The US diesel car market regained momentum in the second half of 2016, according to a lobby group.

Allen Schaeffer, executive director of the Diesel Technology Forum, said in a statement: "Much has been said and predicted about the viability of diesel in passenger cars, trucks and SUVs in the US in the wake of the [VW Group] 'dieselgate' emissions scandal. Diesel sales started 2016 at their lowest point – 0.43% of all vehicle sales in January, according to Hybrid Cars.com data – and some analysts issued dire projections about diesel's future here.

"However, by the end of 2016 the diesel 'take rate' almost doubled to 0.81% in December. Cumulatively, 115,337 diesels were sold in the US in 2016, and this does not include many of the domestic heavy-duty diesel pickup truck sales where diesel has over 10% of the market share.

"Even with the loss of 13 VW Group of America vehicles from the US market, as well as delays in government product certifications for other manufacturers, 2016 diesel sales have regained about 20% of VW's previous diesel market share.

"It is to be expected that with fewer choices and lower fuel prices, the sales of fuel-efficient clean diesels might decline, but what we're seeing is that consumers have not lost confidence in diesel. 

"SUVs and light trucks largely carried the US diesel market in 2016 in addition to smaller numbers of luxury cars and SUVs diesel options.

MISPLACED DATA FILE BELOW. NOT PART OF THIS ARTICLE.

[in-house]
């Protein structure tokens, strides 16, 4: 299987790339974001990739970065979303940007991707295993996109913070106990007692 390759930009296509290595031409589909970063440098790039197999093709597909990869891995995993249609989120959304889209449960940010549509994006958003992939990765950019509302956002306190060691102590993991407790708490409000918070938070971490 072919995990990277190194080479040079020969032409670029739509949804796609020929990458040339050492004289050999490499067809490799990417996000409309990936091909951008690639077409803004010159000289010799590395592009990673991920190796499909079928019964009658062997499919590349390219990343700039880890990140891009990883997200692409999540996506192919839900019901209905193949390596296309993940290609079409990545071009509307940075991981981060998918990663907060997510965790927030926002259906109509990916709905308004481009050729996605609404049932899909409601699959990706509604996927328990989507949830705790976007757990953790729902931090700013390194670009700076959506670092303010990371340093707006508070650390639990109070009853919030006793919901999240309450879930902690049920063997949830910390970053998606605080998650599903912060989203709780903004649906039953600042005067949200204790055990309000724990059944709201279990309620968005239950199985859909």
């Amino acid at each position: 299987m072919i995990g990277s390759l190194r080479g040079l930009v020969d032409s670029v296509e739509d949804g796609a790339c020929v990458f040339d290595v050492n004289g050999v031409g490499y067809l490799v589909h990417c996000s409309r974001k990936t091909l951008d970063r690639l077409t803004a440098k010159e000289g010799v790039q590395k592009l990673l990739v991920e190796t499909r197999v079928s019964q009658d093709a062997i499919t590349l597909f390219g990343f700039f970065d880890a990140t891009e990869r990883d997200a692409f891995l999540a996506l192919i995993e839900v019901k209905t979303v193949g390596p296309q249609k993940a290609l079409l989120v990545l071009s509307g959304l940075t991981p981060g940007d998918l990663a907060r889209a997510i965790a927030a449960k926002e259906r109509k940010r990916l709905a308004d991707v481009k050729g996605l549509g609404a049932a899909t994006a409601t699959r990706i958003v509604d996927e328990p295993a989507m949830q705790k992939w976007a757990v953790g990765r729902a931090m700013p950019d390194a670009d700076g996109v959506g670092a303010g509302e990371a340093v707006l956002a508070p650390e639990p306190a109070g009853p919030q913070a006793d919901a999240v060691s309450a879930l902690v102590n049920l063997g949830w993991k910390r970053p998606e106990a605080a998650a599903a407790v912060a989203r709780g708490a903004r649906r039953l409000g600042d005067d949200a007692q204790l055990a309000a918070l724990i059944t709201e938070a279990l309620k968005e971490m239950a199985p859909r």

"In the last 18 months, our public opinion research has continued to reinforce the idea that Americans continue to keep an open mind about potential clean diesel vehicle purchases – even in the wake of the recent emissions scandal. The 2016 sales trends validate those perceptions.

"We remain optimistic about the momentum for diesels in the coming years. In 2017, we anticipate new product launches to boost the market.

"With tighter fuel efficiency standards coming into play in the US along with growing demand for greener choices, we have no doubt that the new and established diesels will play a major role in the expanding growth of clean diesel technology in the domestic market.

"The new generation of clean diesel passenger vehicles with proven real world fuel efficiency offer about 30% better fuel efficiency than comparable gasoline vehicles. These vehicles are clean with low CO2 emissions, they provide great performance, and they are renewable fuel ready. Because of all this, we are extremely optimistic about the future of diesel passenger vehicles in the US."

New diesel models expected in 2017 include variants of GM's Chevrolet Cruze and Mazda's Skyactiv CX-5.